(2) the second way to participate is to sign up as a guest student at Green Gulch or City Center.  You can do this any time.  You both pay some money and work quite a bit but you also get to be a part of the community and sit three periods of meditation a day.  Similarly, between April and September, one can go to Tassajara and be a guest worker.  Tassajara is a long drive away (four hours from San Francisco) and the Summer work is hard but the scenery is breathtaking and the monastery is indescribably peaceful.

(3) is to visit Tassajara as a resort guest in the summer.  Meditation periods are available but optional, the food is first-class, etc.  This option costs lots of money.

(4) is to figure out when there is a public meditation retreat (called “sesshin” in Japanese) scheduled at Green Gulch or City Center.  These meditation intensives last from three to ten days long, and are held four or so times a year.  The schedule of events goes from about five-thirty am to nine pm each day, consisting mostly seated meditation but also some walking meditation, chanting, work practice, a lecture, and some breaks.  Both centers also have some one-day sittings that are more frequently scheduled.

(5) is to commit to live in Tassajara or Green Gulch for seven-to-thirteen weeks during certain times of year for something called a “practice period”.  This is the most intense, and I don’t want to take the time to explain what it entails.  Most people know enough about them when they are in a position to sign up for one.

* What I think are the good sides of the Spirit Rock center in Marin: they always have a meditation retreat of some sort going on that one can sign up for, they provide a lot of teaching about the nuts-and-bolts of  meditation, they translate the depths of south Asian Buddhism in an accessible way, and their accommodations are clean and pleasant.  The downsides: I think that their retreats are pretty expensive, and some of their events are a li’l new agey.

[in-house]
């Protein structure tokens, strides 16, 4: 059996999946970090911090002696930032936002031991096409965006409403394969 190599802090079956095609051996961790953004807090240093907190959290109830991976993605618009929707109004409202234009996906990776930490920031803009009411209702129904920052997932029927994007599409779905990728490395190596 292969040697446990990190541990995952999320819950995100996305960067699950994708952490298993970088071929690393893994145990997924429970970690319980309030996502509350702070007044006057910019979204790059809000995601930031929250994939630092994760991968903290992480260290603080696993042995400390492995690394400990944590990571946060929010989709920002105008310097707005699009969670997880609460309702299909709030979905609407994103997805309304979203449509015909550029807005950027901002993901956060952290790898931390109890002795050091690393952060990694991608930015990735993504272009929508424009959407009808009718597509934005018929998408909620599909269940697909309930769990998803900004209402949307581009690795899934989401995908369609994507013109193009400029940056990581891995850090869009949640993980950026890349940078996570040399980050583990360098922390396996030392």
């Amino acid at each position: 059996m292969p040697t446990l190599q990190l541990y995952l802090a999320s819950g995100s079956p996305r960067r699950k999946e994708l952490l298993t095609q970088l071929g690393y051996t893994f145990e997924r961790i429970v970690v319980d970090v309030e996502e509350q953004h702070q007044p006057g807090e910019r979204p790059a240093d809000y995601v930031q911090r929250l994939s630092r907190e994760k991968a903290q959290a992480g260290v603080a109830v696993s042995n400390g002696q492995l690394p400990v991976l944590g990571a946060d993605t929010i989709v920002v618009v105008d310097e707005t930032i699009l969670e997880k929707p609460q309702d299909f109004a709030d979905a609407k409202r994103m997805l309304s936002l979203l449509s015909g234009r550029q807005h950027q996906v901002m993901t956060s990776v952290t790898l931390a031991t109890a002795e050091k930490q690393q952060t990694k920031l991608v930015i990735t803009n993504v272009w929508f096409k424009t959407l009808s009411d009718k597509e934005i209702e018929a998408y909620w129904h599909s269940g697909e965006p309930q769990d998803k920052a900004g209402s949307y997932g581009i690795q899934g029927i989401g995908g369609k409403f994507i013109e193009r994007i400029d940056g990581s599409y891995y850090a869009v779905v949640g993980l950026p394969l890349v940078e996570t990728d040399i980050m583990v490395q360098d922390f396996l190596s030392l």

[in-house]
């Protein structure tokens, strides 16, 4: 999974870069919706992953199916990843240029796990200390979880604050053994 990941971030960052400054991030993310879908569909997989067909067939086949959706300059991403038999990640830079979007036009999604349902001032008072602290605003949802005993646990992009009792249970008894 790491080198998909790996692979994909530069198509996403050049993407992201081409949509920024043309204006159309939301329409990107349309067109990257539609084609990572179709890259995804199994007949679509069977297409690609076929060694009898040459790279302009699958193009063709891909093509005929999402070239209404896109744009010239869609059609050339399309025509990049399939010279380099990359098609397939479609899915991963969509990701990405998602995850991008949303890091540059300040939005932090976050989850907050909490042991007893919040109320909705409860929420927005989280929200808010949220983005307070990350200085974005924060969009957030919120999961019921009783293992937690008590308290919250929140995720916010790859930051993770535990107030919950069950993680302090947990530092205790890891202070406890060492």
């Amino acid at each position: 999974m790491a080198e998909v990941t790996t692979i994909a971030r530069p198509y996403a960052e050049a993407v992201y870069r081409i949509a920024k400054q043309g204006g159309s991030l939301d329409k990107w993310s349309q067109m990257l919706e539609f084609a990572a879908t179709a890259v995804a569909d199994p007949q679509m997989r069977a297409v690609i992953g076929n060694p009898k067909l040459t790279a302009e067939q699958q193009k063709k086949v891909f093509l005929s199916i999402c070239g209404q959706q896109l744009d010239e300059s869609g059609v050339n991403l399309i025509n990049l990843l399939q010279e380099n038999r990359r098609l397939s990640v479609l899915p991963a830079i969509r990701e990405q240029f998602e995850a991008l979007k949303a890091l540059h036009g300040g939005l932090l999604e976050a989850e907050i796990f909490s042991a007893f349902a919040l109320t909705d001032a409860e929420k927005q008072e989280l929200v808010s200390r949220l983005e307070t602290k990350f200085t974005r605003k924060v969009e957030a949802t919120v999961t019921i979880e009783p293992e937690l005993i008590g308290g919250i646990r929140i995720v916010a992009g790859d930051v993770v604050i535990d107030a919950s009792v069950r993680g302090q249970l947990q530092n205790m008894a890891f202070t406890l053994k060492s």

* And then there is the California Vipassana Center, near Fresno.  This place offers ongoing ten-day intensives for beginners on a for-donation basis – they are all about many hours of sincere, diligent practice, day-after-day, which I respect them for.  Some of my friends without Zen backgrounds love this place after having done retreats there.  I myself would say that their Dharma is a little sectarian and the meditation technique they teach is similarly a little narrow.


Other aspects of the impact of Buddhism on my life … well, I don’t think that I am or aspire to be an unusually “nice” person but Buddhist practice has helped me to slow down, mellow out, and listen more attentively to myself and other people.  I eat meat now but I was a Buddhism-inspired vegetarian for many years, and I do try to think about the lives of the animals that I eat.  I used to kill lots of bugs but I am more likely to capture them and move them now.  I make great efforts not to lie or take anything that is not offered to me.  And I do take seriously the Mahayana Boddhisattva vow to save all beings – I certainly don’t always live this way all the time, but I do have an ultimate intention to purify myself in order to make my life more about making myself of service than living for my own pleasure.

If you have read this far in this essay – I have an idea of creating a dinner in Marin one Sunday night, where my secular friends could ask some of my long-time Zen friends about their practice and commitment.  I would invite one under-fifty Zen priest or long-term monastery resident for every two friends who say that they intend to show up.  Y’all would buy them dinner, and they would answer any questions that anyone has.  Please send me and let me know if this is an idea that is attractive to you.

Here is a great article about what it means to become a Buddhist, and how one goes about doing so.

One last thing: I want to state for the record that I am uncomfortable most times I hear someone use the expression “kill the Buddha”.  On one of my audio tapes, when Shunryu Suzuki (founder of the San Francisco Zen Center) says this phrase, it feels fine to me – but he has also bowed to Buddha statues hundreds of thousands of times.